Or maybe this post should really be titled How Not to Make a Triangle Quilt. Or how about What I Learned Making My First Quilt. Because yes, I chose a triangle quilt as my first venture into quilting and I definitely learned a lot during the process.
It all started with Pinterest (doesn’t it always) where I saw this great triangle quilt tutorial and thought, I could totally do that! I set out to get my fabric and made sure to get a little more than the pattern called for, just in case. After all this was my first quilt.
Jessica does a great job in her tutorial showing you how to cut out your triangles, such a great job in fact that I thought, well I have this extra fabric I bought “just in case”, I should just use it all for triangles and make the quilt a little bigger.
So I did and I laid out all of my triangles in the entryway so I could make sure I liked the way the colors looked together. Looks pretty big, right? (Sorry about the Instagram filter) It filled up the entire entryway! By this time I was wondering if cutting out those extra triangles was such a great idea.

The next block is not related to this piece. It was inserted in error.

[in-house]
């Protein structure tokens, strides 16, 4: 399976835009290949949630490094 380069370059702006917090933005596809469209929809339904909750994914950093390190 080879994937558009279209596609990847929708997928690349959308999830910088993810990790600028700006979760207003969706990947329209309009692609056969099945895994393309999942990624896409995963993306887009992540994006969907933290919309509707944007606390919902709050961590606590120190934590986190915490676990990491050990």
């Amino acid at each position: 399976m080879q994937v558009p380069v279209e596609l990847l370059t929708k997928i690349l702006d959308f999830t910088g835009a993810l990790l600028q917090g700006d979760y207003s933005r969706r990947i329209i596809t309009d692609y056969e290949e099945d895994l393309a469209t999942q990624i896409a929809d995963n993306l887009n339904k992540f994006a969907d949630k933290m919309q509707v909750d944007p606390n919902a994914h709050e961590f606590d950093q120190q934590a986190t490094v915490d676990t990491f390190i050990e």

Then I started piecing each row together, then I sewed the rows together until I had the whole front. Now that sounds easy, but I managed to go through three sewing machines during this first process. The one I started out with was my Grandmothers, purchased the same year I was born, and the plastic bobbin casing broke. I was quite distraught! Then my friend let me borrow her machine, which I ended up having problems with, but that ended up being because my needle was dull. Then a second friend let me borrow her machine, that was a little more heavy duty, and I ended up finishing the quilt on it. Quite the journey, I know.
Since my quilt was much larger than expected, I couldn’t use the width of two pieces of fabric I had for the back, so on the spur of the moment I made a stripy design with left over fabric on the back so that it was big enough.
I used white flannel as my batting, since I live in Texas and wanted to be able to use the quilt year round. I pinned the edges of all three layers and quilted them together in stripes.
And then I made my own binding using this great tutorial. This is the part that took me the longest. I only spent maybe three weeks on the body of the quilt, but hand stitching the binding took me months because I would only work on it for maybe an hour at a time, maybe once a month. I found out I really have to be in the mood to hand sew. The quilt ended up being big enough to generously cover a twin sized bed, which really isn’t that big, but for your first quilt it felt like quite the feat.
And I haven’t even told you all I learned yet! It really was worth it. I guess I’ll have to make that part 2…